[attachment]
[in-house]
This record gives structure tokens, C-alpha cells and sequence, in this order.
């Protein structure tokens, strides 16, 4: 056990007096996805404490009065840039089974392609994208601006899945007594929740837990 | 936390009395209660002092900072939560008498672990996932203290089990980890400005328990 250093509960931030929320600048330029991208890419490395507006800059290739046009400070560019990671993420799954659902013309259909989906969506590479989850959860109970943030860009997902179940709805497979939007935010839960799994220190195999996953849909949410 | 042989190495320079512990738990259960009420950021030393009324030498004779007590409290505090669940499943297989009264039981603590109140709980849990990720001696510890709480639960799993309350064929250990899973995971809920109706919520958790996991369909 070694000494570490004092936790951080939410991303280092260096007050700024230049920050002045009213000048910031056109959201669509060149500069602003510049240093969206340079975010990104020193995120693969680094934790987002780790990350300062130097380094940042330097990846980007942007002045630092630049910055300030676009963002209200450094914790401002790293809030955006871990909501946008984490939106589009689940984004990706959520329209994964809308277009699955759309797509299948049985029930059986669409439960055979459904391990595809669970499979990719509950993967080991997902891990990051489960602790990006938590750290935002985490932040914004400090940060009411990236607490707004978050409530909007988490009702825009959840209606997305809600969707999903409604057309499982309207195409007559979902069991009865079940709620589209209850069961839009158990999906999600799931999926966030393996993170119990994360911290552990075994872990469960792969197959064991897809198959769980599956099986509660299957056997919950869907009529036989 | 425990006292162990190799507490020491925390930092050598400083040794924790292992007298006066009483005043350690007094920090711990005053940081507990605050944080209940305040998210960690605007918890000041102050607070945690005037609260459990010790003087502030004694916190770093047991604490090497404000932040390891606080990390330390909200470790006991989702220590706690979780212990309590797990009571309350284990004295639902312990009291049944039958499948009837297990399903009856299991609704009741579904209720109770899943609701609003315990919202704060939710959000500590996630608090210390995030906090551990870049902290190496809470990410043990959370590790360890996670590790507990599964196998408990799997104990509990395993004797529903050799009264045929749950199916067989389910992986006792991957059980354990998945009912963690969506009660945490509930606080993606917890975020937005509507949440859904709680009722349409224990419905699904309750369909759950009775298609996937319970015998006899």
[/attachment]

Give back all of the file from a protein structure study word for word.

[in-house]
This record gives structure tokens, C-alpha cells and sequence, in this order.
């Protein structure tokens, strides 16, 4: 056990007096996805404490009065840039089974392609994208601006899945007594929740837990 | 936390009395209660002092900072939560008498672990996932203290089990980890400005328990 250093509960931030929320600048330029991208890419490395507006800059290739046009400070560019990671993420799954659902013309259909989906969506590479989850959860109970943030860009997902179940709805497979939007935010839960799994220190195999996953849909949410 | 042989190495320079512990738990259960009420950021030393009324030498004779007590409290505090669940499943297989009264039981603590109140709980849990990720001696510890709480639960799993309350064929250990899973995971809920109706919520958790996991369909 070694000494570490004092936790951080939410991303280092260096007050700024230049920050002045009213000048910031056109959201669509060149500069602003510049240093969206340079975010990104020193995120693969680094934790987002780790990350300062130097380094940042330097990846980007942007002045630092630049910055300030676009963002209200450094914790401002790293809030955006871990909501946008984490939106589009689940984004990706959520329209994964809308277009699955759309797509299948049985029930059986669409439960055979459904391990595809669970499979990719509950993967080991997902891990990051489960602790990006938590750290935002985490932040914004400090940060009411990236607490707004978050409530909007988490009702825009959840209606997305809600969707999903409604057309499982309207195409007559979902069991009865079940709620589209209850069961839009158990999906999600799931999926966030393996993170119990994360911290552990075994872990469960792969197959064991897809198959769980599956099986509660299957056997919950869907009529036989 | 425990006292162990190799507490020491925390930092050598400083040794924790292992007298006066009483005043350690007094920090711990005053940081507990605050944080209940305040998210960690605007918890000041102050607070945690005037609260459990010790003087502030004694916190770093047991604490090497404000932040390891606080990390330390909200470790006991989702220590706690979780212990309590797990009571309350284990004295639902312990009291049944039958499948009837297990399903009856299991609704009741579904209720109770899943609701609003315990919202704060939710959000500590996630608090210390995030906090551990870049902290190496809470990410043990959370590790360890996670590790507990599964196998408990799997104990509990395993004797529903050799009264045929749950199916067989389910992986006792991957059980354990998945009912963690969506009660945490509930606080993606917890975020937005509507949440859904709680009722349409224990419905699904309750369909759950009775298609996937319970015998006899």